Notions like tolerance and multiculturalism, suggesting that a society should celebrate the variety of cultures present, has many positive elements for encouraging diversity and underrepresented communities. To function, though, multiculturalism relies on the delineation of boundaries for various cultural communities and, as implemented in places like Great Britain in the 1990’s, specific organizations represent clearly labeled communities and become the conduits for government grants and the means for communication with the government. The potential pitfalls of this approach have come to the fore in the response to the recent murder of Asad Shah, whom news reports identify as an Ahmadi shopkeeper in Glasgow.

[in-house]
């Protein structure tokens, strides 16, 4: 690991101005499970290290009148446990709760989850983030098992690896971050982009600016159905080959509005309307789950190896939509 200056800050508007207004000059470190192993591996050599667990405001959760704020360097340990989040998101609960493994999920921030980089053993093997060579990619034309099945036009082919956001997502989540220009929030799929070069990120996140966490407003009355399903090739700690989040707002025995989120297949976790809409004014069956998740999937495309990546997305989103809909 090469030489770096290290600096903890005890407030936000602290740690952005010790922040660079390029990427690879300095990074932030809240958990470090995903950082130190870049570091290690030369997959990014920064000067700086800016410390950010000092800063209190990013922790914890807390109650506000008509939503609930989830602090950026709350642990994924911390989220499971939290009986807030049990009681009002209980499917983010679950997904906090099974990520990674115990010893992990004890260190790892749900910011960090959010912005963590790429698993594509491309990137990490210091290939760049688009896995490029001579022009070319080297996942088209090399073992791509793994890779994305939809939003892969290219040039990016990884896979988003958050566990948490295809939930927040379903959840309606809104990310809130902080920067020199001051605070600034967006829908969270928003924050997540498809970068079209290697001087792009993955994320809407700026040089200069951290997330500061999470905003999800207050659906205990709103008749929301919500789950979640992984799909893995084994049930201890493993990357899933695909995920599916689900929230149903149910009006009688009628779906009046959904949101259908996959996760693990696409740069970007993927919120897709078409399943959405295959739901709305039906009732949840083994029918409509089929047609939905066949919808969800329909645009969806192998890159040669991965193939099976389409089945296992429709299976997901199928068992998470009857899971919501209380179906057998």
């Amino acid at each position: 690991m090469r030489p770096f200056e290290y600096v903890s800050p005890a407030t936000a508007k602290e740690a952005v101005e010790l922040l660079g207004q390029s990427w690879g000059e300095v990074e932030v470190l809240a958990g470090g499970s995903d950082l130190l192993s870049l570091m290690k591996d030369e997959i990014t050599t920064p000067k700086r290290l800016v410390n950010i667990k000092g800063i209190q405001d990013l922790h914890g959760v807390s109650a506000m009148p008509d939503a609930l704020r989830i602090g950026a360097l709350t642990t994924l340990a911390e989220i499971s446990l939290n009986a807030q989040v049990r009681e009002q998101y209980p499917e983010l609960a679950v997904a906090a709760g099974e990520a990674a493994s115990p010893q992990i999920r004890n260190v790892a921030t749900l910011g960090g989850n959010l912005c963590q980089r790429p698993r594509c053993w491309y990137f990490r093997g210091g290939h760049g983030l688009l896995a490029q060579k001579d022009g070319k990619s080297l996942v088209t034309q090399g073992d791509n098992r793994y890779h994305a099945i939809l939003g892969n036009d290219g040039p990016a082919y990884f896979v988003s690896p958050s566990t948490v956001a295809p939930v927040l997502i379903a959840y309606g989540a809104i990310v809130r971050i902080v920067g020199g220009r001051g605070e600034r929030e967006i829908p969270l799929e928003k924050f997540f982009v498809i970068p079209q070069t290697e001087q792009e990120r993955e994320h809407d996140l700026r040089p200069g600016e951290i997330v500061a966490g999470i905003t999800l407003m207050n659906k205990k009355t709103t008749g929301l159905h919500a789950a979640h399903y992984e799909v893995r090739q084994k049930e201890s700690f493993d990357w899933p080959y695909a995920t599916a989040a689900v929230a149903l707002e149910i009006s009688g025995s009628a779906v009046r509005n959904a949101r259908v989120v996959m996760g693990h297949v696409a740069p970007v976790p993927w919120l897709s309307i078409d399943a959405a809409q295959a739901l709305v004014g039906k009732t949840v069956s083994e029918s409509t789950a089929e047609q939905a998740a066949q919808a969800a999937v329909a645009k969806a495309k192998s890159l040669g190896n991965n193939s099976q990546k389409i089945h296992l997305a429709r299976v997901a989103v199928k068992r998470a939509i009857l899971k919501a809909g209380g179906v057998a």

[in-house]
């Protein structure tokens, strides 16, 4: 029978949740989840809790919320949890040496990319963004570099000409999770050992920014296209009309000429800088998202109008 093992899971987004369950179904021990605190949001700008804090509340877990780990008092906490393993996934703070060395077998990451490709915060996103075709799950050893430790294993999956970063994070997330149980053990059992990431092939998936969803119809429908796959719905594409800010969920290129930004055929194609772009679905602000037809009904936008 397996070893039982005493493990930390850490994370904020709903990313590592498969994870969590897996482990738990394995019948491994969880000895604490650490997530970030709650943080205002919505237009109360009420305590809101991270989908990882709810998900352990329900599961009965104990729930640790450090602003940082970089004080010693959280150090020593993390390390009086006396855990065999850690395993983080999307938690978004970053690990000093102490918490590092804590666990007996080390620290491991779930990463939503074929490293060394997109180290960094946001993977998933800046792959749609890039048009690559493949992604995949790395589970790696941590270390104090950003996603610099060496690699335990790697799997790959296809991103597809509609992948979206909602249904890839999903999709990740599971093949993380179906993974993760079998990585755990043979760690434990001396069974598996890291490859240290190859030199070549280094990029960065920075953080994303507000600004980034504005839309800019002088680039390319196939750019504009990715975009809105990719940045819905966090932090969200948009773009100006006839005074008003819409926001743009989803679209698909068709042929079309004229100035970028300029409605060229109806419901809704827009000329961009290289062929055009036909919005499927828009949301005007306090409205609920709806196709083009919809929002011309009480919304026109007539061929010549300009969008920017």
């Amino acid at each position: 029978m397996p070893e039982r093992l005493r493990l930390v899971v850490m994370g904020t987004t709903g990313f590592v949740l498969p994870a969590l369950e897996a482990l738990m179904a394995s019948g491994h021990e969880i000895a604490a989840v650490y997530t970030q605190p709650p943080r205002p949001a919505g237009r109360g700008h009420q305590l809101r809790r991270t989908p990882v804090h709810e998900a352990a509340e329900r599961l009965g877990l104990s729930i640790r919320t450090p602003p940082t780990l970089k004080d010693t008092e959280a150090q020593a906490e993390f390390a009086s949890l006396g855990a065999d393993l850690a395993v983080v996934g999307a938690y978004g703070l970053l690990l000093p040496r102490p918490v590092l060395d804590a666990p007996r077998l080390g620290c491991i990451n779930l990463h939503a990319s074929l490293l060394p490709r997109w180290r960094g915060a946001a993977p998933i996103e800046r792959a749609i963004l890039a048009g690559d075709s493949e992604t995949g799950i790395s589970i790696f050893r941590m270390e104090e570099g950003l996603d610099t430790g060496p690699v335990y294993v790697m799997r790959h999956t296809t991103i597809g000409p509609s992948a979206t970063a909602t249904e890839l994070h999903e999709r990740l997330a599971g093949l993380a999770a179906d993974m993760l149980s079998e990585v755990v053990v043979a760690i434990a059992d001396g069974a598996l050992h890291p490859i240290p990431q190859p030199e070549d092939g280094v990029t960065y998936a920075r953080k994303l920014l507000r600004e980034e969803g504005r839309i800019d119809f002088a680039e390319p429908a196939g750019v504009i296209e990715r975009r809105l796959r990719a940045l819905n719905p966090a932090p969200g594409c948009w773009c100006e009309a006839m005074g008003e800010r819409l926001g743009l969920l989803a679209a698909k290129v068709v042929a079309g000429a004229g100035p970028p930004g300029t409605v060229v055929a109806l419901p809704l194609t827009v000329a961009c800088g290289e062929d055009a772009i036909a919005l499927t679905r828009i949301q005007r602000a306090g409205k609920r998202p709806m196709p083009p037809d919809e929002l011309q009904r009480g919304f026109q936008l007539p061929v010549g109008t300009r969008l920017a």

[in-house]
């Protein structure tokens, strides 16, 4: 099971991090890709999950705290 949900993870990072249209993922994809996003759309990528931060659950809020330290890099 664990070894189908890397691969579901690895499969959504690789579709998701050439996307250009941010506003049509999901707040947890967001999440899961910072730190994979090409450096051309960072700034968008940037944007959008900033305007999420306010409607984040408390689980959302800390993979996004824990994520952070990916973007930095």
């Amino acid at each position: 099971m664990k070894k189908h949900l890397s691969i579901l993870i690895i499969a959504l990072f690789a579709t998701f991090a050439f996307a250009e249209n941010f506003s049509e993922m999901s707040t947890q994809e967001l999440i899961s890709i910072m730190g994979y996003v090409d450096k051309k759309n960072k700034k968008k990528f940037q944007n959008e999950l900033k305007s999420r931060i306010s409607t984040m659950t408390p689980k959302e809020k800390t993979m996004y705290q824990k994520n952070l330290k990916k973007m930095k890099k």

The tragedy itself is not attributable to these concepts of tolerance or multiculturalism. The person charged with killing Shah has issued a statement in which he accused Shah of claiming to be a prophet and thus disrespecting Muhammad. Apparently, Shah’s identification as an Ahmadi, who generally identify as Muslim while professing to follow Mirza Ghulam Ahmad as a more recent messenger from God, was an impetus for the murder, if the accused killer’s statement is to be believed. Continue reading “Cultural Boundaries and Murder”